Slade House

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Read 31/10/2017-01/11/2017

Rating: 3 stars

David Mitchell’s Slade House is an adjunct to his previous six novels, an Easter egg laid on Twitter turned into a book. I enjoyed it as a quick read on Hallowe’en, surrendering myself to its suspense and tension, allowing myself to be played with, as the visitors to Slade House are played with. I indulged myself in Spot-the-Link, appreciating the way plot lines from Mitchell’s previous works made tangents with this story. Continue reading

Random thought: Two versions of Cloud Atlas?

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I’m struggling to get through the book I’m reading at the moment. Too distracted by the Olympics.

An article in the Guardian caught my attention today, given that it concerns David Mitchell (the novelly one, not the comedic one) and Cloud Atlas. Continue reading

Black Swan Green

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Read 13/02/2016-21/02/2016

Rating: 4 stars

Read for the Reader’s Room Winter Scavenger Hunt Challenge

This is a beautifully crafted coming of age novel. Mitchell uses language in a way that takes you to the person, place, time, event that he is describing. You can feel how much he loves words through the way he plays with them and allows them to tumble into each other.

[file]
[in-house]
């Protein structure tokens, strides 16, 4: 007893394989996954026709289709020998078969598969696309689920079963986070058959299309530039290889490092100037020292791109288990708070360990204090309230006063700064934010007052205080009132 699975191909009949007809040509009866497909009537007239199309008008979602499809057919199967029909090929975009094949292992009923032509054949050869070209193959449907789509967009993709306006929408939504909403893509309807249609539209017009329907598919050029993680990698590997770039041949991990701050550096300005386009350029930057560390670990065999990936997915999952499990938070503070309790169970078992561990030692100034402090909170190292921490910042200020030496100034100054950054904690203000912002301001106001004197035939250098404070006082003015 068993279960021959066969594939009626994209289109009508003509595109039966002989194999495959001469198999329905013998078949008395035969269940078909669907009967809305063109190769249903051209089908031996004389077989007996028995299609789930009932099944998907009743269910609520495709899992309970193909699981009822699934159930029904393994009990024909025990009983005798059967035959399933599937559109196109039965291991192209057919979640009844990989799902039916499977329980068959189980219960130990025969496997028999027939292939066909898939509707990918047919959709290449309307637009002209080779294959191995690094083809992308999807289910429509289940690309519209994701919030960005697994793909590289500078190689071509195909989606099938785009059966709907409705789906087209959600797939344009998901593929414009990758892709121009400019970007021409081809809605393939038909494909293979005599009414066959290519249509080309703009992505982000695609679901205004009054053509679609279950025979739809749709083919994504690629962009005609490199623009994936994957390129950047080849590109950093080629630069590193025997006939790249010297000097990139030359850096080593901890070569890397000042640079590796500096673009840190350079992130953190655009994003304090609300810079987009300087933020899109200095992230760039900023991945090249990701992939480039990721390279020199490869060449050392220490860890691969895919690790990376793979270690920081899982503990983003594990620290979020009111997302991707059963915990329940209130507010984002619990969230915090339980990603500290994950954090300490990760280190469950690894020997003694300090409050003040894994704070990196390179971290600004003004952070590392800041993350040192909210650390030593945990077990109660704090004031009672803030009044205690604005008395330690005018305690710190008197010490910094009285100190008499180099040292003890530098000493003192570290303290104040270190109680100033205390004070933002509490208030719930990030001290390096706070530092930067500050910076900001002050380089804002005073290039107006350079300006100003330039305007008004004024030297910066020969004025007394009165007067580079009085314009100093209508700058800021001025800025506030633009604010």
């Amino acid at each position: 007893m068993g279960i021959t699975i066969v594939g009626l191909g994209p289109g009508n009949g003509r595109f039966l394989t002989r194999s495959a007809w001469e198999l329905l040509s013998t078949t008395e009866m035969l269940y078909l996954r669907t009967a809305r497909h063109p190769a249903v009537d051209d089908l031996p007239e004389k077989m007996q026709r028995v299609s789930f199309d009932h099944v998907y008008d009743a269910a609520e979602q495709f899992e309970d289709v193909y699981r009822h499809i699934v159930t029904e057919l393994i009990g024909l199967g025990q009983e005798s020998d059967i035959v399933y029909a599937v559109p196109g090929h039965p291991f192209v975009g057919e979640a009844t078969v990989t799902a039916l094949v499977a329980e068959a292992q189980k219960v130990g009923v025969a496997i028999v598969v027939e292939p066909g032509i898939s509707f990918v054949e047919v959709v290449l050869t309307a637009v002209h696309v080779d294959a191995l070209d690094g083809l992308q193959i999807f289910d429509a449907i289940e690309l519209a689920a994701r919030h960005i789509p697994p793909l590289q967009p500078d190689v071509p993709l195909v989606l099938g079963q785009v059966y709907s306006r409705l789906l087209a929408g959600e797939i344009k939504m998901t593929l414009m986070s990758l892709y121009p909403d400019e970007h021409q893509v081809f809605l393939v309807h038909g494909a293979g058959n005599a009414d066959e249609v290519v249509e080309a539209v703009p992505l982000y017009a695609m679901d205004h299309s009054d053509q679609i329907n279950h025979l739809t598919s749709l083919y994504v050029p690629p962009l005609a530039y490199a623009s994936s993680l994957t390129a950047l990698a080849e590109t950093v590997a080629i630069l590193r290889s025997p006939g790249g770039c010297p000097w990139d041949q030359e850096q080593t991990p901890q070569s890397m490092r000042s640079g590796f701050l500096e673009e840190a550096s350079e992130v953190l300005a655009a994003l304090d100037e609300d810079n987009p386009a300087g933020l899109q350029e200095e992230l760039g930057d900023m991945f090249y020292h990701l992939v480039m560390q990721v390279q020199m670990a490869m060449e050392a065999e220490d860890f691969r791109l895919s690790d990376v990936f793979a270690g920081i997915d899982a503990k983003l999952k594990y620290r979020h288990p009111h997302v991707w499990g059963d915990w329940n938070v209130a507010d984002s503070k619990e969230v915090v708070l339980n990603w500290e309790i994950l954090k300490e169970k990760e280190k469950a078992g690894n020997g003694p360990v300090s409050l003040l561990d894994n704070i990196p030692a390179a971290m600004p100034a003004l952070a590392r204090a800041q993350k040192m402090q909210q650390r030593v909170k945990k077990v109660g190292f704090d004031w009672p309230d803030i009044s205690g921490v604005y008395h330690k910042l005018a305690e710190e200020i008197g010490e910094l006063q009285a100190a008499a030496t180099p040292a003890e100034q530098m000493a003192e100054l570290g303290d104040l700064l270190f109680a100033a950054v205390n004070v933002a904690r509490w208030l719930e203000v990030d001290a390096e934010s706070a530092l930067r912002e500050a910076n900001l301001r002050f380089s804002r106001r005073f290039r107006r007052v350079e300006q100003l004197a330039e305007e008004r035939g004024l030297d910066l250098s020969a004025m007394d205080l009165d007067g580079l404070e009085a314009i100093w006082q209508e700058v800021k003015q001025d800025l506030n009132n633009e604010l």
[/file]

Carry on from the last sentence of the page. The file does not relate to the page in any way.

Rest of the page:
The story is set at the time of the Falklands War, and is full of references to things from my own childhood – TV shows, sweets, games, school rituals. It felt very familiar, and at times uncomfortably true. As with all the Mitchell novels I’ve now read, there are links forwards and backwards to his other books, but this novel is less embedded in his ongoing saga of time travel and eternal souls. Black Swan Green is a smaller room in Mitchell’s literary mansion where a few supporting characters can hang out and do their own thing. Worth reading in its own right, though.

The first year of Jason Taylor’s teenage years is a full one. He negotiates a path between wanting to belong and wanting to be true to himself. He watches as his parents’ marriage falls apart. He tries to get his head around the subject of girls. He tries not to worry about the war in the Falklands. He encounters some unique individuals. He comes through on the other side stronger and wiser. I really loved this novel for the way Mitchell captured how it felt to be a young teen in early 80s Britain.

The Bone Clocks

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Read 13/08/2015-17/08/2015

Rating: 3 stars

Here’s a review of a book by the other David Mitchell, the one who isn’t a comedy actor.

I like David Mitchell’s writing and imagination. I find his books easy to read but still stimulating. I enjoyed The Bone Clocks. It was an interesting continuation of his time travel/reincarnation theme, with the now expected reappearance of select characters from previous books. Continue reading